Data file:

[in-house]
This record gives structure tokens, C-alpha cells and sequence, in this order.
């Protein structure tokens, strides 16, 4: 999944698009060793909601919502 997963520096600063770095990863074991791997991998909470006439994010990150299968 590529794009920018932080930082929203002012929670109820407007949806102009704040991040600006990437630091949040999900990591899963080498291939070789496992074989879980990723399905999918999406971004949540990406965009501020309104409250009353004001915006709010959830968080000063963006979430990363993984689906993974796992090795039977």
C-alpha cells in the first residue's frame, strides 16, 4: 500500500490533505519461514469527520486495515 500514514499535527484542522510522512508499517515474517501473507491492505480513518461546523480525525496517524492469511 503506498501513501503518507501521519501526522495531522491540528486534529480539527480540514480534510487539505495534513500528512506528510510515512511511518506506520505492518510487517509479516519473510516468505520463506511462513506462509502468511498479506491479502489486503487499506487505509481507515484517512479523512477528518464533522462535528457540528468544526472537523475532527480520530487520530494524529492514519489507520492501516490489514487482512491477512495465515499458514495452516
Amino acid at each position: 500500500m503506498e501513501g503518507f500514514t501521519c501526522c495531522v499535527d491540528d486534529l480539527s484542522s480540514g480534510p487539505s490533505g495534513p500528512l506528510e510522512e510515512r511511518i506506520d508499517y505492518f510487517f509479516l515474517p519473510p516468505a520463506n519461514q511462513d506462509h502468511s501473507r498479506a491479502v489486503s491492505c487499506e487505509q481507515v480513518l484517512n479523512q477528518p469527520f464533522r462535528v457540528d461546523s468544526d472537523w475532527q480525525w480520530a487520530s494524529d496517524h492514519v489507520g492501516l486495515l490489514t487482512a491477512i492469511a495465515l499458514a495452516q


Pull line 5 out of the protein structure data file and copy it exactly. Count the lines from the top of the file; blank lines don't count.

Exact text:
Amino acid at each position: 500500500m503506498e501513501g503518507f500514514t501521519c501526522c495531522v499535527d491540528d486534529l480539527s484542522s480540514g480534510p487539505s490533505g495534513p500528512l506528510e510522512e510515512r511511518i506506520d508499517y505492518f510487517f509479516l515474517p519473510p516468505a520463506n519461514q511462513d506462509h502468511s501473507r498479506a491479502v489486503s491492505c487499506e487505509q481507515v480513518l484517512n479523512q477528518p469527520f464533522r462535528v457540528d461546523s468544526d472537523w475532527q480525525w480520530a487520530s494524529d496517524h492514519v489507520g492501516l486495515l490489514t487482512a491477512i492469511a495465515l499458514a495452516q